Immediately after the accident, two police officers talked with Mr. Ray on the platform of the station, said Mr. Kiepper, the Transit Authority's president.

 

The motorman told the officers that he was all right, and the officers rushed into the subway tunnel to help passengers, Mr. Kiepper said. Mr. Ray apparently then left the station, a violation of Transit Authority procedure, Mr. Kiepper said. The crew is supposed to remain at the scene to help evacuate passengers.

 

Mr. Ray had previously been tested twice for drugs by the Transit Authority, and was found to be drug-free each time, Mr. Kiepper said. He was tested in June 1988, when he was promoted to motorman, Mr. Kiepper said, as required by the authority's regulations.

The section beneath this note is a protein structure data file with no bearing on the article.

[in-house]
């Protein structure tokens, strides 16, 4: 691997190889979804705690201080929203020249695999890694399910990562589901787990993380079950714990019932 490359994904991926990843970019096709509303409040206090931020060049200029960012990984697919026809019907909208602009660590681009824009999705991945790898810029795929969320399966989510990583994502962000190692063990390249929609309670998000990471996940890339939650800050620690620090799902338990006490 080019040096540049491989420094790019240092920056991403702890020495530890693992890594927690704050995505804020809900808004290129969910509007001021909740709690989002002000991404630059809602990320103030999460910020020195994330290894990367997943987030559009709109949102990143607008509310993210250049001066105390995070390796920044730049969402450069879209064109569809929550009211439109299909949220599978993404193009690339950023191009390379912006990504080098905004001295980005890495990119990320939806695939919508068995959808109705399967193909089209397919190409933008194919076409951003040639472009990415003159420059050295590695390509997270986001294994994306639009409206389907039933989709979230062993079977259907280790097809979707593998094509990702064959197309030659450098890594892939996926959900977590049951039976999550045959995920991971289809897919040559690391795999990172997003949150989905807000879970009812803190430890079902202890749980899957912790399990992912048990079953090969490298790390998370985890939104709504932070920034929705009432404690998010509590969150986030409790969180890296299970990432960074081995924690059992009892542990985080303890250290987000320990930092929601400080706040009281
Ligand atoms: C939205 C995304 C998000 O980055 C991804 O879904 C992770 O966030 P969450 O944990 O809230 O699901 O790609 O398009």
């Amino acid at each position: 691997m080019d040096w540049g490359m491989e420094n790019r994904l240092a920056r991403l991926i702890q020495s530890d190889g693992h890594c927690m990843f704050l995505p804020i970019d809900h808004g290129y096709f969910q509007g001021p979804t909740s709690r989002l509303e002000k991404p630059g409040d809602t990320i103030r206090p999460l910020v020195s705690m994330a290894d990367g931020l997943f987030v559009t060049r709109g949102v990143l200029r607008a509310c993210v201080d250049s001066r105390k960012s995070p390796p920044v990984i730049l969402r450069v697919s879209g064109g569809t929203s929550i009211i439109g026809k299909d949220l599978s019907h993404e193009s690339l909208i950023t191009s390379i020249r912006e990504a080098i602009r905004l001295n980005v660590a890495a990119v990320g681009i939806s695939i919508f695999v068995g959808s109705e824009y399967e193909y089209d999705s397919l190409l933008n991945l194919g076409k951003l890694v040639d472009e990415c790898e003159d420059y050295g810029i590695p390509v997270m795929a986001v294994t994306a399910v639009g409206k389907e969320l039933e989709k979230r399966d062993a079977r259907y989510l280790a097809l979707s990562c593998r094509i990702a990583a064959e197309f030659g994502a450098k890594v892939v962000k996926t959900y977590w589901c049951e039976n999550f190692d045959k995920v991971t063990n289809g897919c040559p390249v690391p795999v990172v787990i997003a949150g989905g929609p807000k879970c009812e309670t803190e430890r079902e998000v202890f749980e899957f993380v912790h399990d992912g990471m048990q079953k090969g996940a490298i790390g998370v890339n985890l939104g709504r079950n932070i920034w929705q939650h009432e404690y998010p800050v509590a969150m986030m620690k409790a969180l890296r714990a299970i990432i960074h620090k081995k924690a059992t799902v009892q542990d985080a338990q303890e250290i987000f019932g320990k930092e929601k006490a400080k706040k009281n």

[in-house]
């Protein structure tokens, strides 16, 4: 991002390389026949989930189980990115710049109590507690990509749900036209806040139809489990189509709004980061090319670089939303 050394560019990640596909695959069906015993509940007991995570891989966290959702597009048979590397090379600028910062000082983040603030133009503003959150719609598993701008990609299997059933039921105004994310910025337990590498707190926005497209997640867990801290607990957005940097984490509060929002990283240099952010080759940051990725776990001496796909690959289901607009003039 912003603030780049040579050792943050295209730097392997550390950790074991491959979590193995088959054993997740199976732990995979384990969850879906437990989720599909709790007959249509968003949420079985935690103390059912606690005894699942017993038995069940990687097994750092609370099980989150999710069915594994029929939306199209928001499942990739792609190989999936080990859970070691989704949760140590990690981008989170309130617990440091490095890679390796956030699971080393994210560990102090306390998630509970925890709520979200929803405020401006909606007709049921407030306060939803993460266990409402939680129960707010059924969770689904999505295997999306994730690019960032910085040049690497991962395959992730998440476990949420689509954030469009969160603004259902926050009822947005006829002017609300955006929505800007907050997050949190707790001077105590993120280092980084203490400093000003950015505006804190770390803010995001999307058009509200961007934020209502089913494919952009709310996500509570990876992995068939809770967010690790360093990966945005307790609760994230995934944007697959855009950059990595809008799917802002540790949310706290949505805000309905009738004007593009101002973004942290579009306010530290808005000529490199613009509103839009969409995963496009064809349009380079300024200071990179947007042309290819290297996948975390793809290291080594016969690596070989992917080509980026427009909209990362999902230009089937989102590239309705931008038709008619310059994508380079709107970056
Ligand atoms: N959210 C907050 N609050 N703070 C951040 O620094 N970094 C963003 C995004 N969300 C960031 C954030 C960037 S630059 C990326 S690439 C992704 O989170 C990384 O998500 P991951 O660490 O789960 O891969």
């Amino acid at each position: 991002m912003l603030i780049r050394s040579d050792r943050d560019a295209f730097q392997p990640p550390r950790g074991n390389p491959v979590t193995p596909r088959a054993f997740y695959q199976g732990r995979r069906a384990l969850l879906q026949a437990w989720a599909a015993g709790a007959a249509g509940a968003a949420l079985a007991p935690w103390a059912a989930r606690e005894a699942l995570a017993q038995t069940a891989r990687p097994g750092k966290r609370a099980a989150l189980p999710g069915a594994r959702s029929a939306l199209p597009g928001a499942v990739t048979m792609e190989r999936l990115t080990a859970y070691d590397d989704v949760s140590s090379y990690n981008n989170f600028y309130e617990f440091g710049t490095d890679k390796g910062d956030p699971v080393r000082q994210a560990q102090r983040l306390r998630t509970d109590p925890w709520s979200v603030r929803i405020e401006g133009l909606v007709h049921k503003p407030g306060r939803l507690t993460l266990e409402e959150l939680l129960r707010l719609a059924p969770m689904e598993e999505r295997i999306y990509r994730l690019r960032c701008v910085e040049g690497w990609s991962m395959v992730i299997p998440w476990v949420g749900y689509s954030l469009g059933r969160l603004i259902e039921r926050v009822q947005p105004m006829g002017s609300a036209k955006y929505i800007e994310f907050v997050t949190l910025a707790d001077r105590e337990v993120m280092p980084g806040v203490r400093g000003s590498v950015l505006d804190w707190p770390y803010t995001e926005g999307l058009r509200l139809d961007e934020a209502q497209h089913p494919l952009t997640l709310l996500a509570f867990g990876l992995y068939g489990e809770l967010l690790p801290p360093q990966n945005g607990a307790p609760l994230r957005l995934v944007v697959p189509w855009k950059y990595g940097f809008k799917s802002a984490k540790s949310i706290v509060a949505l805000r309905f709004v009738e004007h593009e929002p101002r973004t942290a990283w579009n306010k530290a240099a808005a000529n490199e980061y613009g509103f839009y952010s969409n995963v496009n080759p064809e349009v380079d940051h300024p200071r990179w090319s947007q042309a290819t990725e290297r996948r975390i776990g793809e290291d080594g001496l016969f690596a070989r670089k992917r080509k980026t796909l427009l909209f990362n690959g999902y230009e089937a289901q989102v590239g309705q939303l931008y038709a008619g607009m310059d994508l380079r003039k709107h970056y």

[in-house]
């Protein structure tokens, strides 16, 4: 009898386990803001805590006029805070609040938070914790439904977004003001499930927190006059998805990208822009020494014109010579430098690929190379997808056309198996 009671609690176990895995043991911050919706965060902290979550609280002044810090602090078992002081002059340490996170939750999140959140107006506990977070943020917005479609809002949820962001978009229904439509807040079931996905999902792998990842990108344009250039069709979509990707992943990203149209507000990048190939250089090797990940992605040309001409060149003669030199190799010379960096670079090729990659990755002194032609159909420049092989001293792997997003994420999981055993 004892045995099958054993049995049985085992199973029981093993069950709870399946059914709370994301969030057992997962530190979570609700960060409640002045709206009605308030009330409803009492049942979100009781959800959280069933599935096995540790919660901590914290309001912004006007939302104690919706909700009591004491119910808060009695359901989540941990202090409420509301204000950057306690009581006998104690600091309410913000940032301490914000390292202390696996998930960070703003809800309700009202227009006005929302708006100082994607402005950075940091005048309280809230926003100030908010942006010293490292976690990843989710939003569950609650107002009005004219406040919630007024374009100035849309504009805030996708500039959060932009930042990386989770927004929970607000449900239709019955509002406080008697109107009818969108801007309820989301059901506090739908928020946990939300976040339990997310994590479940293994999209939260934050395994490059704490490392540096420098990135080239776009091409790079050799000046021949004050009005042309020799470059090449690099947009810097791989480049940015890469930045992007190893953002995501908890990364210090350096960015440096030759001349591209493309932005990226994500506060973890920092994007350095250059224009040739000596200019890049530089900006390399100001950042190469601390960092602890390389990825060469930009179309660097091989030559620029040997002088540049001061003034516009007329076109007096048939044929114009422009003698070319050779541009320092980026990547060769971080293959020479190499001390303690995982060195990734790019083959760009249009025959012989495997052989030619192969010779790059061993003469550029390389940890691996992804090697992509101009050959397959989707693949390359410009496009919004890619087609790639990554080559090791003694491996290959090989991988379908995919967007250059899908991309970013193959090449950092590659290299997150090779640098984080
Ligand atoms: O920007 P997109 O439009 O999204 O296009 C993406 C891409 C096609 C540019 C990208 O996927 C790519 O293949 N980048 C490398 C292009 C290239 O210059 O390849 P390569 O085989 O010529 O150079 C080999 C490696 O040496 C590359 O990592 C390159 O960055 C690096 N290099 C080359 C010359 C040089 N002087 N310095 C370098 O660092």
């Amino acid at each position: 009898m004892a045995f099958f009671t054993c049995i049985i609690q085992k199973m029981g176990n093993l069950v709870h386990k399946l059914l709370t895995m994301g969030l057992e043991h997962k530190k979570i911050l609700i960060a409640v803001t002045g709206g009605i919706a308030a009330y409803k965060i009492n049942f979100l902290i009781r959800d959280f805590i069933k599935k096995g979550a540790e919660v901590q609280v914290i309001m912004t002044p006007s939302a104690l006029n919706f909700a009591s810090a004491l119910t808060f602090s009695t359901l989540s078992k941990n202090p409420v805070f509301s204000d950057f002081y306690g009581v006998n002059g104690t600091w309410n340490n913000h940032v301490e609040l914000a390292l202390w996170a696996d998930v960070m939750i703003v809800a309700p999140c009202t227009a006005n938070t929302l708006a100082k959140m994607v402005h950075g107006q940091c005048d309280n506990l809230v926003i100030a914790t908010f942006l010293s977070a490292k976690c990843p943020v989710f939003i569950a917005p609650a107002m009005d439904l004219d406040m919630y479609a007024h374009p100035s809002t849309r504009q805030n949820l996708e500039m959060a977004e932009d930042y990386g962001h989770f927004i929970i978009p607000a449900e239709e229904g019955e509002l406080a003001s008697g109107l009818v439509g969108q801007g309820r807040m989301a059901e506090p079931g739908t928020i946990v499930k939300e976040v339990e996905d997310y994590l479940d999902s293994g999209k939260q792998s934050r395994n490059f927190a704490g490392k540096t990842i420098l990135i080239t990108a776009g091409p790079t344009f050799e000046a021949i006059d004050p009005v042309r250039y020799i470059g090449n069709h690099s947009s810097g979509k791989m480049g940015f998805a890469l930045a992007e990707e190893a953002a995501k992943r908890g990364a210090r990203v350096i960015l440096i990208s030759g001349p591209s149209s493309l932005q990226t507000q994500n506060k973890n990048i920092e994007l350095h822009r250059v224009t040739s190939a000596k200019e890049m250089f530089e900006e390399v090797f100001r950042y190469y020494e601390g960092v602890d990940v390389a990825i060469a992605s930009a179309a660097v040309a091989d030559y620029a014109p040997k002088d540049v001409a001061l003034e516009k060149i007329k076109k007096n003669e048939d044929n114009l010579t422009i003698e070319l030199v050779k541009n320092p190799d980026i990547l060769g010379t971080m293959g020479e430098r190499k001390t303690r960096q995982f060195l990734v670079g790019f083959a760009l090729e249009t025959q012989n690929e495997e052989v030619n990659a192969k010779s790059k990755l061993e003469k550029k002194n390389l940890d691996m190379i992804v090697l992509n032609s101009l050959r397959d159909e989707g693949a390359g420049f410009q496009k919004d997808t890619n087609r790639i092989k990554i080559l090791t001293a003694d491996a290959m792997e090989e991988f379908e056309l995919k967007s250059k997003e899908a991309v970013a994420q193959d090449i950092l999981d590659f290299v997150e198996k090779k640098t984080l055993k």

Mr. Ray was also tested in January after he ran a red signal while operating a train at 167th Street, Mr. Kiepper said. He was suspended without pay for three days for the violation, said Jim Gannon, a spokesman for the Transport Workers Union.

 

Late to Work

 

Mr. Ray, who was driving his customary route yesterday, reported late to work, causing the train to run a few minutes late, Mr. Kiepper said. He drove erratically as he headed south from the Woodlawn Station in the Bronx, according to both passengers and transit officials. He allowed the train's front cars to overrun the front of at least two station platforms, forcing passengers in the back of the stations to dash for the rear cars and passengers inside the front cars to scramble toward the back to exit the train.